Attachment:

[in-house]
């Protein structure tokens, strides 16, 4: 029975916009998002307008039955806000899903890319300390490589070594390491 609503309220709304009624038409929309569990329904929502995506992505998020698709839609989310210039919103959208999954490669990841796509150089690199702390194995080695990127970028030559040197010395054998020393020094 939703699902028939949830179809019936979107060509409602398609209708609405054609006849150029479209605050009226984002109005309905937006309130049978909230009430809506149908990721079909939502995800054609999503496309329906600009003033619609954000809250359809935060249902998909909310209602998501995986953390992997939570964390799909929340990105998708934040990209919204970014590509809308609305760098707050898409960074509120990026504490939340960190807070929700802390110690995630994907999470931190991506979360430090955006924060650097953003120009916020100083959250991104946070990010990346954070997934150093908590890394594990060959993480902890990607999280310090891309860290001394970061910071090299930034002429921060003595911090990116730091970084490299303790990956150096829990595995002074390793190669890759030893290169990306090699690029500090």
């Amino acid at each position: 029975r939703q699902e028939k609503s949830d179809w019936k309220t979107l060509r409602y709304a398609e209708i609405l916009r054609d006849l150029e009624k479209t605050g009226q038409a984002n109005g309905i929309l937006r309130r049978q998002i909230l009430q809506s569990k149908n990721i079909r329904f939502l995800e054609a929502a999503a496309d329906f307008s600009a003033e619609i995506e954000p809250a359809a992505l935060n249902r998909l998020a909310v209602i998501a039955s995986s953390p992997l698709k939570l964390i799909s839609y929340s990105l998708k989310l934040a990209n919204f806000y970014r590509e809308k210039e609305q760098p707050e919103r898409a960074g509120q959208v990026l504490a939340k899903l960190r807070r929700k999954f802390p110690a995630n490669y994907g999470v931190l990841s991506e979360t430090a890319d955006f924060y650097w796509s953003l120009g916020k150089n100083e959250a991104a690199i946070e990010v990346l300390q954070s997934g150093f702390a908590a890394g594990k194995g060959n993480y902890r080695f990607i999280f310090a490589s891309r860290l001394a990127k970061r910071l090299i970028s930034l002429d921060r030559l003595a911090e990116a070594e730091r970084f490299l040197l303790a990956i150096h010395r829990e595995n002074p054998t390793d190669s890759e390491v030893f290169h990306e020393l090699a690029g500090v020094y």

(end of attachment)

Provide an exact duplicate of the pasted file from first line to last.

[in-house]
């Protein structure tokens, strides 16, 4: 029975916009998002307008039955806000899903890319300390490589070594390491 609503309220709304009624038409929309569990329904929502995506992505998020698709839609989310210039919103959208999954490669990841796509150089690199702390194995080695990127970028030559040197010395054998020393020094 939703699902028939949830179809019936979107060509409602398609209708609405054609006849150029479209605050009226984002109005309905937006309130049978909230009430809506149908990721079909939502995800054609999503496309329906600009003033619609954000809250359809935060249902998909909310209602998501995986953390992997939570964390799909929340990105998708934040990209919204970014590509809308609305760098707050898409960074509120990026504490939340960190807070929700802390110690995630994907999470931190991506979360430090955006924060650097953003120009916020100083959250991104946070990010990346954070997934150093908590890394594990060959993480902890990607999280310090891309860290001394970061910071090299930034002429921060003595911090990116730091970084490299303790990956150096829990595995002074390793190669890759030893290169990306090699690029500090």
């Amino acid at each position: 029975r939703q699902e028939k609503s949830d179809w019936k309220t979107l060509r409602y709304a398609e209708i609405l916009r054609d006849l150029e009624k479209t605050g009226q038409a984002n109005g309905i929309l937006r309130r049978q998002i909230l009430q809506s569990k149908n990721i079909r329904f939502l995800e054609a929502a999503a496309d329906f307008s600009a003033e619609i995506e954000p809250a359809a992505l935060n249902r998909l998020a909310v209602i998501a039955s995986s953390p992997l698709k939570l964390i799909s839609y929340s990105l998708k989310l934040a990209n919204f806000y970014r590509e809308k210039e609305q760098p707050e919103r898409a960074g509120q959208v990026l504490a939340k899903l960190r807070r929700k999954f802390p110690a995630n490669y994907g999470v931190l990841s991506e979360t430090a890319d955006f924060y650097w796509s953003l120009g916020k150089n100083e959250a991104a690199i946070e990010v990346l300390q954070s997934g150093f702390a908590a890394g594990k194995g060959n993480y902890r080695f990607i999280f310090a490589s891309r860290l001394a990127k970061r910071l090299i970028s930034l002429d921060r030559l003595a911090e990116a070594e730091r970084f490299l040197l303790a990956i150096h010395r829990e595995n002074p054998t390793d190669s890759e390491v030893f290169h990306e020393l090699a690029g500090v020094y």